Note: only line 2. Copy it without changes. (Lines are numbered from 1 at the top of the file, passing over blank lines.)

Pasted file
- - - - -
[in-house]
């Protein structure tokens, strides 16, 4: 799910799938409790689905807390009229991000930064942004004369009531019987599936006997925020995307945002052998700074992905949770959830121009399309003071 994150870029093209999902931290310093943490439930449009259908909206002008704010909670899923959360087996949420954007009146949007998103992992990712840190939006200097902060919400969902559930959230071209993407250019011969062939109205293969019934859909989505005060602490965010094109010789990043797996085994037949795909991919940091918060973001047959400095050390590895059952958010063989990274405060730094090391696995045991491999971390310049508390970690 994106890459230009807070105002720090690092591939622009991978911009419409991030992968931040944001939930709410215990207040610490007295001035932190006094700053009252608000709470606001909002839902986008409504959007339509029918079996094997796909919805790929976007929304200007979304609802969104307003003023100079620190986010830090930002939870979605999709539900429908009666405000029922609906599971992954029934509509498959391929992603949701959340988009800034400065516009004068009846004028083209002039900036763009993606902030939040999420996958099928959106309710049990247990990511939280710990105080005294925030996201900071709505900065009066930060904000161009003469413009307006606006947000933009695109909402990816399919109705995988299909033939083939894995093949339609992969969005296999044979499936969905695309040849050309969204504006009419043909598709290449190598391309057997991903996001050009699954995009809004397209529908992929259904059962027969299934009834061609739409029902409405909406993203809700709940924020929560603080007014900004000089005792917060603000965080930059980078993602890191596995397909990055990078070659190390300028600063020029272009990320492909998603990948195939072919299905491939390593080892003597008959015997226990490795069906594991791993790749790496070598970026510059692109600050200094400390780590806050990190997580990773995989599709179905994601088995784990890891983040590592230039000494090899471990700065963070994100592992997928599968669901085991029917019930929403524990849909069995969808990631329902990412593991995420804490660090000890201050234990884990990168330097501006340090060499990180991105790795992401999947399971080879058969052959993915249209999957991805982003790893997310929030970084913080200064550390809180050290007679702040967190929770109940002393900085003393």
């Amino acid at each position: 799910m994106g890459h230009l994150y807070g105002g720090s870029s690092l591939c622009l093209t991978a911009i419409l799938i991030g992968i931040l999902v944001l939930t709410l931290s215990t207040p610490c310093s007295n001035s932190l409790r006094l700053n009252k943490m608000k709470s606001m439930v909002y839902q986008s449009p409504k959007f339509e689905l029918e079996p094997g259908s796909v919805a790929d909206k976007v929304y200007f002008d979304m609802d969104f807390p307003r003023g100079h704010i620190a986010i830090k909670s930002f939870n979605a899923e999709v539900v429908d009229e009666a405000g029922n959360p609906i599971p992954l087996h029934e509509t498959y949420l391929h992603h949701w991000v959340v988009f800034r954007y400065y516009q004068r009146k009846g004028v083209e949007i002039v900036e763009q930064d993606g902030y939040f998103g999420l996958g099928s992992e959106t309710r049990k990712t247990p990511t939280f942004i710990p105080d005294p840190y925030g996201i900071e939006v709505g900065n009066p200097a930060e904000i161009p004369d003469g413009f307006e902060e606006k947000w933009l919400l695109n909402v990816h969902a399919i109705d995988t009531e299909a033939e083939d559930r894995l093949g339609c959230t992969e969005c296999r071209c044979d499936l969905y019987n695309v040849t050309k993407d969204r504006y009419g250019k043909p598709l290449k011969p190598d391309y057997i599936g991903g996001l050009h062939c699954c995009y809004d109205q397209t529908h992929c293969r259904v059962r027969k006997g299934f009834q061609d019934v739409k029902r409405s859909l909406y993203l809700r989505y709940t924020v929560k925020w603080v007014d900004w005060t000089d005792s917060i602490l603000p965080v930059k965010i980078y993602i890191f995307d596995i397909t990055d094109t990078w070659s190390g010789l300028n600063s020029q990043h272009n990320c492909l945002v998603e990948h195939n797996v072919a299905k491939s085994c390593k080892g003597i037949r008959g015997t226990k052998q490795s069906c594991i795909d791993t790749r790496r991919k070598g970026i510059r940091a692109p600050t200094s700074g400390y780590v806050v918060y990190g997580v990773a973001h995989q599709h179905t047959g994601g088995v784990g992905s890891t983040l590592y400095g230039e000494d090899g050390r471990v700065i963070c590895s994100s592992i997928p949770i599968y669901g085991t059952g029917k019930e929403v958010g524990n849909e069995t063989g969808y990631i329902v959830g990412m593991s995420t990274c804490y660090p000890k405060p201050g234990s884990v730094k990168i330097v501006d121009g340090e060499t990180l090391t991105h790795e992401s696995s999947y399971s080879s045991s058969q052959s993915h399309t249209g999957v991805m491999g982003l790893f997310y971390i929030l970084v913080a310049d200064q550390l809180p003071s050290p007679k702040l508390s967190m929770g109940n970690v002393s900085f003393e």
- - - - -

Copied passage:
């Protein structure tokens, strides 16, 4: 799910799938409790689905807390009229991000930064942004004369009531019987599936006997925020995307945002052998700074992905949770959830121009399309003071 994150870029093209999902931290310093943490439930449009259908909206002008704010909670899923959360087996949420954007009146949007998103992992990712840190939006200097902060919400969902559930959230071209993407250019011969062939109205293969019934859909989505005060602490965010094109010789990043797996085994037949795909991919940091918060973001047959400095050390590895059952958010063989990274405060730094090391696995045991491999971390310049508390970690 994106890459230009807070105002720090690092591939622009991978911009419409991030992968931040944001939930709410215990207040610490007295001035932190006094700053009252608000709470606001909002839902986008409504959007339509029918079996094997796909919805790929976007929304200007979304609802969104307003003023100079620190986010830090930002939870979605999709539900429908009666405000029922609906599971992954029934509509498959391929992603949701959340988009800034400065516009004068009846004028083209002039900036763009993606902030939040999420996958099928959106309710049990247990990511939280710990105080005294925030996201900071709505900065009066930060904000161009003469413009307006606006947000933009695109909402990816399919109705995988299909033939083939894995093949339609992969969005296999044979499936969905695309040849050309969204504006009419043909598709290449190598391309057997991903996001050009699954995009809004397209529908992929259904059962027969299934009834061609739409029902409405909406993203809700709940924020929560603080007014900004000089005792917060603000965080930059980078993602890191596995397909990055990078070659190390300028600063020029272009990320492909998603990948195939072919299905491939390593080892003597008959015997226990490795069906594991791993790749790496070598970026510059692109600050200094400390780590806050990190997580990773995989599709179905994601088995784990890891983040590592230039000494090899471990700065963070994100592992997928599968669901085991029917019930929403524990849909069995969808990631329902990412593991995420804490660090000890201050234990884990990168330097501006340090060499990180991105790795992401999947399971080879058969052959993915249209999957991805982003790893997310929030970084913080200064550390809180050290007679702040967190929770109940002393900085003393």